The order scheduling program is even pickier in this regard--*EVERY* normally-edited field is protected by such a routine.  There is nothing that waits for a key between the lock and the unlock.

RE: Networking

(OP)
I have designed a boolean lock. I guess its not gonna be too secure if Im interpreting yours correctly.

When a field is entered to be edited, it gets a locked value of true. If someone goes to the edit screen after it's been locked, they will not be able to select the field that is currently being edited.
There is also an option for the user to lock the whole record while they are working on it.

Does that sound sensible?

Thanks to all for the info about drives.

~*Gwar3k1*~
"To the pressure, everything's just like: an illusion. I'll be losing you before long..."

RE: Networking

      You *CAN'T* implement your own locks that way--locking must be an atomic operation and check-if-clear-and-write-true is not atomic.

      While it's possible to do some of your own locking (if you wish to deny specific operations but permit others) at the heart of it you *MUST* use the system-provided locking facilities.  You can build upon them, you can't replace them.

      When it comes to locking, "not too secure" won't cut it.  It's perfect or it's a disaster waiting to happen.  Always figure that the other program is watching, waiting to pounce at the most inopportune time.  (This tends to be reality--when it hits a lock the OS will retry a bit, so the other program likey *IS* waiting to pounce.)

RE: Networking

(OP)
=$ my first attempt at locking hehe. Okay thanks, I'll take that in and work on it.
When you say "the system-provided locks," what do you mean? Cause Im writing the system myself ;)

~*Gwar3k1*~
"To the pressure, everything's just like: an illusion. I'll be losing you before long..."

RE: Networking

In a multitasking/multithreading environment the operating system provides routines to lock and unlock parts of the shared memory.
Example:
A travelling agency books reservations on a plane, the number of free seats (n) is an example of "shared memory", travel shops are threads.
Travel shop #1 wants to book 2 seats and checks if they are available, if so, it decreases n by 2.
Travel shop #2 also wants to book 2 seats and also checks if these seats are available, if so, it decreases n by 2.
If no locking would be used, what would happen if n=2 and the following scheme would be used:
Travel shop #1  Travel shop #2
n>=2?
                n>=2?
                yes
yes             
n:=n-2
                n:=n-2

At the end n would contain the value -2!

When implementing locks, only one thread at the time can access a certain memory location and the scheme would look like this:
Travel shop #1  Travel shop #2
lock n
                lock n -> denied
n>=2?
yes
                lock n -> denied
n:=n-2
unlock n
                lock n
                n>=2?
                no
                unlock n

In this case, Travel shop #1 gets the 2 seats. The order in which each undividable operation is scheduled, however, is completely arbitrarily. If Travel shop #2 would have received the first lock, they would have had the 2 seats.

This explanation illustrates the need of locking and the need of an OS that supports it. How it can be used from within a Pascal program, I don't know.

Regards,
Bert Vingerhoets
vingerhoetsbert@hotmail.com
http://student.vub.ac.be/~bvingerh/
Don't worry what people think about you. They're too busy wondering what you think about them.

RE: Networking

(OP)
Oh. I didnt know OSs had anything to do with the locking. Hmm...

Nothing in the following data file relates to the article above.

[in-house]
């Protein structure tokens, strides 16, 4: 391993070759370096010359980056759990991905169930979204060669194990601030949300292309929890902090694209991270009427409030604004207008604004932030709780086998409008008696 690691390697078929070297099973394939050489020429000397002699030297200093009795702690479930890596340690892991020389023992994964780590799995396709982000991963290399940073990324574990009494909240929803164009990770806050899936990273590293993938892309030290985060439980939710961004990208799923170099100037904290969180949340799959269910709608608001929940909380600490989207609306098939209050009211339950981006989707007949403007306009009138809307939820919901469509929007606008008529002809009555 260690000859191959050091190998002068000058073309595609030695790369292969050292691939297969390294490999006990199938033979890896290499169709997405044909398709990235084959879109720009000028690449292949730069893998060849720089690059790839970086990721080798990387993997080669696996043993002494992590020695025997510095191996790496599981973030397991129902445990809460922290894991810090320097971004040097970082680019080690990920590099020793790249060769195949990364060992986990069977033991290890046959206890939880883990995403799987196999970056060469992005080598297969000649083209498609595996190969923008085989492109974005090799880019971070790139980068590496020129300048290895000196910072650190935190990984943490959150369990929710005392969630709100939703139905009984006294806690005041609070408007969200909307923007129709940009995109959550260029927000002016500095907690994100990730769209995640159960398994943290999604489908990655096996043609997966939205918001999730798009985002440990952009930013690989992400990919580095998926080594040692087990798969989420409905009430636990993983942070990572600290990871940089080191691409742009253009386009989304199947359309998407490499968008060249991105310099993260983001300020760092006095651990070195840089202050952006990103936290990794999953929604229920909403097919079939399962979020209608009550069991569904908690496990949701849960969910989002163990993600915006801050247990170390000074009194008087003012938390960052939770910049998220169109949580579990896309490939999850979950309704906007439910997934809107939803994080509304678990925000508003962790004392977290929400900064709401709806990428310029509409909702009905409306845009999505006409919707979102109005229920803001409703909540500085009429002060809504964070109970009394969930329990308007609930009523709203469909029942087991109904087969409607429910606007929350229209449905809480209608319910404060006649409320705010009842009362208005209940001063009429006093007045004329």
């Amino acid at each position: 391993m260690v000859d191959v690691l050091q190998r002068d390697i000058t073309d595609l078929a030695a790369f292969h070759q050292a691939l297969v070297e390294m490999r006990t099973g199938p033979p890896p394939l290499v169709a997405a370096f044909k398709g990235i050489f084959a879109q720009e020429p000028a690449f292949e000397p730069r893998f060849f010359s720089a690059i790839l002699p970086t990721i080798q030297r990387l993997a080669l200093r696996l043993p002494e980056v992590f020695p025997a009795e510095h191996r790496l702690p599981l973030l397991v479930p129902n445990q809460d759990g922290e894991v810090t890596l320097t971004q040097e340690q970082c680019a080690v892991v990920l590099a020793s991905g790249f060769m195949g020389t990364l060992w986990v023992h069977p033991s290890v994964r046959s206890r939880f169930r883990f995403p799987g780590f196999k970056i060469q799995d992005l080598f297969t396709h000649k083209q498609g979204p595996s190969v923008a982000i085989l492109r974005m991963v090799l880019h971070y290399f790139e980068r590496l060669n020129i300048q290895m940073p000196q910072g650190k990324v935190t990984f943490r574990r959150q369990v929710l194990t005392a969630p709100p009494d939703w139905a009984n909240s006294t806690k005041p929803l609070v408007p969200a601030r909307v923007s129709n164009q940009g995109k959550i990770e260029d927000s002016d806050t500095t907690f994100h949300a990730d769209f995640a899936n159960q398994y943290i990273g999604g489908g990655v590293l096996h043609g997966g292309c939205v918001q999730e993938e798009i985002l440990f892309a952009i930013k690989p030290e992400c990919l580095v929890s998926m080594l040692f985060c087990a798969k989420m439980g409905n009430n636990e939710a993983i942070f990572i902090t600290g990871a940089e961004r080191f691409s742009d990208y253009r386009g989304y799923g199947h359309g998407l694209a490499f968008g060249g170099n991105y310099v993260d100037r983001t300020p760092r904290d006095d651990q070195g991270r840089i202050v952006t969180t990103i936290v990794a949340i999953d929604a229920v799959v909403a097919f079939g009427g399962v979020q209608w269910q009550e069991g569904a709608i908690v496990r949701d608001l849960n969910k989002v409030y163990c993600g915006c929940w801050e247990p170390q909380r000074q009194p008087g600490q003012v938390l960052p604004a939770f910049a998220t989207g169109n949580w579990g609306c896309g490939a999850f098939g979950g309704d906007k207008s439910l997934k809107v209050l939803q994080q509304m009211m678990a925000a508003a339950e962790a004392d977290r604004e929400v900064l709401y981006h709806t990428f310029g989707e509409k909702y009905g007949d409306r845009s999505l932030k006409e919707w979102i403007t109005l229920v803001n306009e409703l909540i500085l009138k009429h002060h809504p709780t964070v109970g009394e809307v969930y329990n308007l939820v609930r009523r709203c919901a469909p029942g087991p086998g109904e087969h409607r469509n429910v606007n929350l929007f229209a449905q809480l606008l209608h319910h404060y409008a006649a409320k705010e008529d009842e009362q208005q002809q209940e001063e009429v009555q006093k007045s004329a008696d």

Loren, can you explain what an atomic operation is please? And why its used instead of my proposed method. Cheerz

~*Gwar3k1*~
"To the pressure, everything's just like: an illusion. I'll be losing you before long..."

RE: Networking

An atomic operation is an undivisable operation; i.e. an operation that is always performed as a whole and thus never split into two parts by the OS' scheduler. An example would be obtaining a lock: internally, the OS will check if there already is a lock and if so, deny the lock request, or else grant it. If obtaining a lock would be nonatomic, (divisable) the same problems arise as for which locking was invented in the fist place!

The reason why only the OS can issue locks is that only the OS decides in which order the application chunks will be executed. Any lock handler has critical program parts that may not be split into two or more chunks; making sure this doesn't happen requires that the lock handler be embedded in the OS.

Regards,
Bert Vingerhoets
vingerhoetsbert@hotmail.com
http://student.vub.ac.be/~bvingerh/
Don't worry what people think about you. They're too busy wondering what you think about them.

RE: Networking

(OP)
Ah I see. Dang.

Thanks

~*Gwar3k1*~
"To the pressure, everything's just like: an illusion. I'll be losing you before long..."

RE: Networking

Would this work (one database, another lock file)?

Lock file present?
If yes, access denied, END
If not:
1.write lock file containing username.
2.Wait some time.
3.Read lock file. Your name?
If not, access denied, END
If your name:
1.Edit/write database file.
2.Close database.
3.Delete lock file.


The lock file must have the same name for different 'clients', but different names for different database files possible.

If a 'editing' client falls off, the lock file must be deleted manually.

RE: Networking

      While the basics of your solution would work (no need to wait, just leave the file open.  In fact there's no need to write anything.) it's horribly inefficient and it's just using the system's own locking facilities in another fashion.

      Quit trying to dodge the manual, lock it correctly.  The principles are the same no matter what the language.

RE: Networking

(OP)
To be honest, I don't even need them... well I wouldnt say I did: One user reads a file, One user updates the file.